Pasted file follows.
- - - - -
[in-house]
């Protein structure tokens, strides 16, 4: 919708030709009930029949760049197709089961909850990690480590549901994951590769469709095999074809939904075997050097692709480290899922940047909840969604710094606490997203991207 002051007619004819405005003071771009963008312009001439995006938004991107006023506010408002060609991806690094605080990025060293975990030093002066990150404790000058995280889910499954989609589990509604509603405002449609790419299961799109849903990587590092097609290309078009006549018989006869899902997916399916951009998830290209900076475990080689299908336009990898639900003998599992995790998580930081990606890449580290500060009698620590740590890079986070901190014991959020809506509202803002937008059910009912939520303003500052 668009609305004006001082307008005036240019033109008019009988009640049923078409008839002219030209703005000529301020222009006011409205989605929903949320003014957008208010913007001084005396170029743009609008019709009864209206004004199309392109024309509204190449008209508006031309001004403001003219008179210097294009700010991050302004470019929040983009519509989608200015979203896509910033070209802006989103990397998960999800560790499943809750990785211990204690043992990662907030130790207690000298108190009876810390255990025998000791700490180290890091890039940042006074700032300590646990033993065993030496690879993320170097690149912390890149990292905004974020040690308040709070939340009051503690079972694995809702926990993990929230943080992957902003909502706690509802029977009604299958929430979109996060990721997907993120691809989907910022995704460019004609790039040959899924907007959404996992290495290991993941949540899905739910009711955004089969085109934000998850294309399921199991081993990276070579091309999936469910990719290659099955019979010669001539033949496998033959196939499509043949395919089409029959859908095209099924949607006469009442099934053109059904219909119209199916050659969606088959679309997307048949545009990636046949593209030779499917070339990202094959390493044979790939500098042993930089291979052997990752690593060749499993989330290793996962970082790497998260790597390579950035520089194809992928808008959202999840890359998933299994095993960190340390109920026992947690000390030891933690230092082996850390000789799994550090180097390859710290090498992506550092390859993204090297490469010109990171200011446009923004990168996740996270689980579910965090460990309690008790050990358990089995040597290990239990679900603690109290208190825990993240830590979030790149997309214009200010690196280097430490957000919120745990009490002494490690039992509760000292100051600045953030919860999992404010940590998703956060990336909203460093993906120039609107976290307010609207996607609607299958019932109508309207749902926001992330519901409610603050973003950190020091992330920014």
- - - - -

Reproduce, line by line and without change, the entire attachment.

[in-house]
């Protein structure tokens, strides 16, 4: 919708030709009930029949760049197709089961909850990690480590549901994951590769469709095999074809939904075997050097692709480290899922940047909840969604710094606490997203991207 002051007619004819405005003071771009963008312009001439995006938004991107006023506010408002060609991806690094605080990025060293975990030093002066990150404790000058995280889910499954989609589990509604509603405002449609790419299961799109849903990587590092097609290309078009006549018989006869899902997916399916951009998830290209900076475990080689299908336009990898639900003998599992995790998580930081990606890449580290500060009698620590740590890079986070901190014991959020809506509202803002937008059910009912939520303003500052 668009609305004006001082307008005036240019033109008019009988009640049923078409008839002219030209703005000529301020222009006011409205989605929903949320003014957008208010913007001084005396170029743009609008019709009864209206004004199309392109024309509204190449008209508006031309001004403001003219008179210097294009700010991050302004470019929040983009519509989608200015979203896509910033070209802006989103990397998960999800560790499943809750990785211990204690043992990662907030130790207690000298108190009876810390255990025998000791700490180290890091890039940042006074700032300590646990033993065993030496690879993320170097690149912390890149990292905004974020040690308040709070939340009051503690079972694995809702926990993990929230943080992957902003909502706690509802029977009604299958929430979109996060990721997907993120691809989907910022995704460019004609790039040959899924907007959404996992290495290991993941949540899905739910009711955004089969085109934000998850294309399921199991081993990276070579091309999936469910990719290659099955019979010669001539033949496998033959196939499509043949395919089409029959859908095209099924949607006469009442099934053109059904219909119209199916050659969606088959679309997307048949545009990636046949593209030779499917070339990202094959390493044979790939500098042993930089291979052997990752690593060749499993989330290793996962970082790497998260790597390579950035520089194809992928808008959202999840890359998933299994095993960190340390109920026992947690000390030891933690230092082996850390000789799994550090180097390859710290090498992506550092390859993204090297490469010109990171200011446009923004990168996740996270689980579910965090460990309690008790050990358990089995040597290990239990679900603690109290208190825990993240830590979030790149997309214009200010690196280097430490957000919120745990009490002494490690039992509760000292100051600045953030919860999992404010940590998703956060990336909203460093993906120039609107976290307010609207996607609607299958019932109508309207749902926001992330519901409610603050973003950190020091992330920014």